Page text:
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Market Index CDs

11/22/00 03:03:08 PM PST
by Jayanthi Gopalakrishnan

If you want your finances to survive inflation, you'd better find out what you don't know.

Investing exposes you to an element of risk. There is no such thing as a risk-free investment, but there are methods you can use to reduce the risks involved in investing. The amount of risk you take depends on your temperament, which can range from ultraconservative to daredevil. If your investment temperament falls somewhere in between (as most of ours do), you might want to consider the market index certificate of deposit (CD). Investing in this type of vehicle gives you the opportunity to take advantage of stock market returns without the risk of losing your initial investment.

FIGURE 1: S&P 500 INDEX. The performance of the S&P 500 index wasn't stellar during this period, but you still would have earned a 9% return on a market index CD that measured against this index over a one-year period.

The market index CD operates in a similar fashion as traditional CDs that are offered by banks or savings and loan institutions. You deposit an amount into the CD that should be equal to or greater than the minimum requirement, and the bank agrees to pay you a return. The difference between a traditional CD and a market index CD is in the return. The market index CD is keyed with a specific stock market index, so your return will depend upon the return generated by that specific index. Most institutions offer the market index CD against the Standard & Poor's 500, but you can find some that use other indexes; Golden Stream Securities of Houston, TX, offers market index CDs against the CBOE Internet Index, for example. Golden Stream Securities' CDs are for five- to 10-year terms, although they may be callable -- meaning that the bank has the right to call your CD on predetermined dates. If the CD is called, your investment will be returned to you with interest.

The advantage of investing in these type of instruments is that they are FDIC-insured for up to $100,000 per investor. You can enjoy the returns of the broader stock market indexes such as the S&P 500, and even if the index has generated a negative return at the time of maturity, you can still get your initial investment back. This could be a disadvantage, if you consider the time value of money. You could have placed this initial investment in a savings account and earned a modest interest.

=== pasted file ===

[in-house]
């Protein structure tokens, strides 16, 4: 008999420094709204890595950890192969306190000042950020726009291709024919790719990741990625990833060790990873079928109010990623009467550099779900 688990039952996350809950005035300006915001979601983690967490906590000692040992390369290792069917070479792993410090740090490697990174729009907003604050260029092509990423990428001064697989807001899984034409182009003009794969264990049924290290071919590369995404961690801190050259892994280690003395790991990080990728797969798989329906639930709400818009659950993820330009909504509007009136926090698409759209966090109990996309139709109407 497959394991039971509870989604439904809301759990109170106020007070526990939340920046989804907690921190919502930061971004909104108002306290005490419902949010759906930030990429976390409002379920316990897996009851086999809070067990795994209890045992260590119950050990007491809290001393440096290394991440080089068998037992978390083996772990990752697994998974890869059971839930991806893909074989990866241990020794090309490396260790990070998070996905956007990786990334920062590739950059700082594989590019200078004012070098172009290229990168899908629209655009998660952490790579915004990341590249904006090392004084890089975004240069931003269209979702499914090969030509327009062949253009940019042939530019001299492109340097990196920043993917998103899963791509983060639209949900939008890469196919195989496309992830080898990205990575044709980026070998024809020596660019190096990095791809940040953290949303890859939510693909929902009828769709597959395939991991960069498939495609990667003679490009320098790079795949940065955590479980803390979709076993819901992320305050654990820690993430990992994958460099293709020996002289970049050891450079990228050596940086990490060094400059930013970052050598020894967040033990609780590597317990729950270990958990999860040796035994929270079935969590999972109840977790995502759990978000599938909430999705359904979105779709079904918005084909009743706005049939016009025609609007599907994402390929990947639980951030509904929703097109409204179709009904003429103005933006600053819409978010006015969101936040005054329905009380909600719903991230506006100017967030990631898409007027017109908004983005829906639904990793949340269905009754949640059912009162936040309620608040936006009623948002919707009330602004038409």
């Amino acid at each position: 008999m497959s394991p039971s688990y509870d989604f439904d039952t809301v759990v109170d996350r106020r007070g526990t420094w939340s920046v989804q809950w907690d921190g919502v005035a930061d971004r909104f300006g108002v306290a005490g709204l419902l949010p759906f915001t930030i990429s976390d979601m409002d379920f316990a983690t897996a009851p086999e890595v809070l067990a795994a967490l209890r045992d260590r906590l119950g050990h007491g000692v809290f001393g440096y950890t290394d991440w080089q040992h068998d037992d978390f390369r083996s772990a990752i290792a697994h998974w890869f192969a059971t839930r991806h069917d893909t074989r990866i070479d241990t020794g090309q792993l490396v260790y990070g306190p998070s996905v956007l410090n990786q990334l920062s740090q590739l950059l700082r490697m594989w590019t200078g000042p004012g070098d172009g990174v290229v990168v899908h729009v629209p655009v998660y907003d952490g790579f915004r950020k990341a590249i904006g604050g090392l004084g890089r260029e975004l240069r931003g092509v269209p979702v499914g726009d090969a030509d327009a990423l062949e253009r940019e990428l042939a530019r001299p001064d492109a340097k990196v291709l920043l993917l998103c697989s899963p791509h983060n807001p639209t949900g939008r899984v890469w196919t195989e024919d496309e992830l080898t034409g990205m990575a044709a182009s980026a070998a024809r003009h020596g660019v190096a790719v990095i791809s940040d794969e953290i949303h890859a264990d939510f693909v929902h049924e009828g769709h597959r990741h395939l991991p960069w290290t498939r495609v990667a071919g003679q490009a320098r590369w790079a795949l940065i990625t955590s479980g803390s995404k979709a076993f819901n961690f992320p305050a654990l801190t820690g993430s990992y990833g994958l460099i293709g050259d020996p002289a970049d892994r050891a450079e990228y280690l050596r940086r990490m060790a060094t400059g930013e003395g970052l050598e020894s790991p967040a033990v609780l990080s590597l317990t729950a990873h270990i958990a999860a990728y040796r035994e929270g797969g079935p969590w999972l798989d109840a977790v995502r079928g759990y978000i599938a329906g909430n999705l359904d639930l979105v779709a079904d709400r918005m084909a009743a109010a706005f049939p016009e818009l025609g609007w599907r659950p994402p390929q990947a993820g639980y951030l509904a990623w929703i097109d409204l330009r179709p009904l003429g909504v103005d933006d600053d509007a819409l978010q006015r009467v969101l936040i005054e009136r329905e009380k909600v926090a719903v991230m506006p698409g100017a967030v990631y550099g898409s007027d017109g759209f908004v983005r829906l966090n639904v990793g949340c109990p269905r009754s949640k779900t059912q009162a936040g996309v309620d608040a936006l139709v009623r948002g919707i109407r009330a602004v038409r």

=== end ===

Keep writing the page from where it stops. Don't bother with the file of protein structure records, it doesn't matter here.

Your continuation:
There are other factors you must keep in mind. First, market index CDs have a maturity date, and you are required to hold them until maturity. If you redeem the CD beforehand, you will have to pay a penalty, which may eat up your returns. Besides the penalty, your CD will be redeemed at market value, which could be less than your original investment. In addition, you are not locked into a consistent return; when you walk into a bank, you can see various types of CDs listed with their percentage returns and yields. Then, of course, there is the risk of incorrect timing. Suppose you redeemed your CD at maturity because the specific index was not performing well. It is possible that after redemption, the specific index that the CD was indexed against enjoyed a nice upward ride.

The minimum investment required for an index CD varies by institution, ranging from $5,000 to $25,000. Some require less if it is for an Individual Retirement Account (IRA).


At present, market index CDs are not commonplace; few banks and credit unions offer them. Janney Montgomery Scott is one institution that offers callable market index CDs; it requires a minimum investment of $5,000 or $2,000 for retirement accounts and is offered against the S&P 500. Since it is callable, the bank has the right to call the CD on any predetermined date. If it gets called, your initial investment will be returned to you plus any interest, which is set at a predetermined rate.

Although there are no load fees associated with the CD, you are subject to a penalty in the event of early liquidation. You are also not guaranteed your initial investment if you liquidate prior to maturity. If the value of your investment is less than the original value at the time of liquidation, you will only receive the current value less the penalty.

Just as with any investment, you cannot avoid taxes. In the case of Janney Montgomery's callable market index CD, investors must declare 6% of income in their taxes. This will be taxed as ordinary income.

Are market index CDs a worthwhile investment? Suppose you invested $5,000 in one that was measured against the S&P 500. A chart measuring the performance of the S&P 500 between October 1999 and October 2000 can be seen in Figure 1. It didn't exactly have the best year, but you would still have earned a 9% return.


Although considered safe investments, market index CDs do contain an element of risk. If you fall into the ultra-conservative investor category, these may not be ideal instruments; nor are they ideal if you enjoy taking risks. However, if you fall in between these two extremes, market index CDs may give you the satisfaction of knowing that your investment is not going to drop in value.

Jayanthi Gopalakrishnan

Staff Writer

Title: Staff Writer
Company: Technical Analysis, Inc.
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